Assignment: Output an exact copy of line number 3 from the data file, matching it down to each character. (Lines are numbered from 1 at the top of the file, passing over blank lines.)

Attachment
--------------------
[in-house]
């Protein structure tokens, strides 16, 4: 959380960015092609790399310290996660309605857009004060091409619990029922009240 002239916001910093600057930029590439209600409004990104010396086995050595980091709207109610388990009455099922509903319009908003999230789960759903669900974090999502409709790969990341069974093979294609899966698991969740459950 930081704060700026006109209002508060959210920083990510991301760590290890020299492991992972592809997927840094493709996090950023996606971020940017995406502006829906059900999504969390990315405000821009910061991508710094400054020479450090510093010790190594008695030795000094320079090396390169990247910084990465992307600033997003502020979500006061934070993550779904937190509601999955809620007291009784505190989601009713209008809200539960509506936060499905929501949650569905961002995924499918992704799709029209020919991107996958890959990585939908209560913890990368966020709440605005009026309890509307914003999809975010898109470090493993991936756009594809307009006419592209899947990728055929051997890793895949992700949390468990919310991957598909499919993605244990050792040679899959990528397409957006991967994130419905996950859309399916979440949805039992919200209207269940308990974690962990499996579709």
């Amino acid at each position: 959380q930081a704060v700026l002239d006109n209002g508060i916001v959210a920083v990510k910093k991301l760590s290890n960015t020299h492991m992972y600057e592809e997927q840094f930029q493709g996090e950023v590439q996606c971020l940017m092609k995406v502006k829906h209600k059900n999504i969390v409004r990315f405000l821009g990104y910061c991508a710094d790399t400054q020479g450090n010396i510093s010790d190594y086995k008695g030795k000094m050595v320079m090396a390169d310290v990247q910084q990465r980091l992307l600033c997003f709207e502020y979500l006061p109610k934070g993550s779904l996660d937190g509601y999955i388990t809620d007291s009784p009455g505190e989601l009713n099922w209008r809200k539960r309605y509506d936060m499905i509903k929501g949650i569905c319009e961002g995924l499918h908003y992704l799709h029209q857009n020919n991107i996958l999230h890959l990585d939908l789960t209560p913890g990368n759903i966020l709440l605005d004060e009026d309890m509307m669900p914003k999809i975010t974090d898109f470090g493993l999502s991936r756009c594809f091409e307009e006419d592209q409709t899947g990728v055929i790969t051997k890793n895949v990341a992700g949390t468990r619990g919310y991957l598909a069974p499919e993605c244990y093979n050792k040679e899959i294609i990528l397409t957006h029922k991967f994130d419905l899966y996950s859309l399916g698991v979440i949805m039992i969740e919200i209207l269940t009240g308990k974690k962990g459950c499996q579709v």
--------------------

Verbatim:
């Amino acid at each position: 959380q930081a704060v700026l002239d006109n209002g508060i916001v959210a920083v990510k910093k991301l760590s290890n960015t020299h492991m992972y600057e592809e997927q840094f930029q493709g996090e950023v590439q996606c971020l940017m092609k995406v502006k829906h209600k059900n999504i969390v409004r990315f405000l821009g990104y910061c991508a710094d790399t400054q020479g450090n010396i510093s010790d190594y086995k008695g030795k000094m050595v320079m090396a390169d310290v990247q910084q990465r980091l992307l600033c997003f709207e502020y979500l006061p109610k934070g993550s779904l996660d937190g509601y999955i388990t809620d007291s009784p009455g505190e989601l009713n099922w209008r809200k539960r309605y509506d936060m499905i509903k929501g949650i569905c319009e961002g995924l499918h908003y992704l799709h029209q857009n020919n991107i996958l999230h890959l990585d939908l789960t209560p913890g990368n759903i966020l709440l605005d004060e009026d309890m509307m669900p914003k999809i975010t974090d898109f470090g493993l999502s991936r756009c594809f091409e307009e006419d592209q409709t899947g990728v055929i790969t051997k890793n895949v990341a992700g949390t468990r619990g919310y991957l598909a069974p499919e993605c244990y093979n050792k040679e899959i294609i990528l397409t957006h029922k991967f994130d419905l899966y996950s859309l399916g698991v979440i949805m039992i969740e919200i209207l269940t009240g308990k974690k962990g459950c499996q579709v």